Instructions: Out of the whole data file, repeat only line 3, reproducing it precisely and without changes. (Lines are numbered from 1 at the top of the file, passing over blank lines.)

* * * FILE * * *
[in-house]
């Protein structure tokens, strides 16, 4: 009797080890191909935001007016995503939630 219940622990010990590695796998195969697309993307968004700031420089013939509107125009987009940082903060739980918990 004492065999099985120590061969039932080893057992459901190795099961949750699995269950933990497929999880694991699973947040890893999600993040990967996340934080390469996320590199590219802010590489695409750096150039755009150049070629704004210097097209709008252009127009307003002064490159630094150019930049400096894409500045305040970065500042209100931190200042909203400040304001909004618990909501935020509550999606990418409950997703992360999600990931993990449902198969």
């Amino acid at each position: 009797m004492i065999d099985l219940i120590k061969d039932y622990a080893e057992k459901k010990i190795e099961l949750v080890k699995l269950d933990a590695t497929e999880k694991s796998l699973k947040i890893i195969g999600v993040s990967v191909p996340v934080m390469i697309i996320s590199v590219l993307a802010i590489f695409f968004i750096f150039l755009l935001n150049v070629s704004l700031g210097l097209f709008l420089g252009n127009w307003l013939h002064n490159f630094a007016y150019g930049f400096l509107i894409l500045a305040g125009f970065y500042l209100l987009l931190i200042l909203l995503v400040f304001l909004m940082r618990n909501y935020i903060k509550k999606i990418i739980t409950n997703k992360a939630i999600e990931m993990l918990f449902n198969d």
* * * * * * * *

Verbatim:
């Amino acid at each position: 009797m004492i065999d099985l219940i120590k061969d039932y622990a080893e057992k459901k010990i190795e099961l949750v080890k699995l269950d933990a590695t497929e999880k694991s796998l699973k947040i890893i195969g999600v993040s990967v191909p996340v934080m390469i697309i996320s590199v590219l993307a802010i590489f695409f968004i750096f150039l755009l935001n150049v070629s704004l700031g210097l097209f709008l420089g252009n127009w307003l013939h002064n490159f630094a007016y150019g930049f400096l509107i894409l500045a305040g125009f970065y500042l209100l987009l931190i200042l909203l995503v400040f304001l909004m940082r618990n909501y935020i903060k509550k999606i990418i739980t409950n997703k992360a939630i999600e990931m993990l918990f449902n198969d």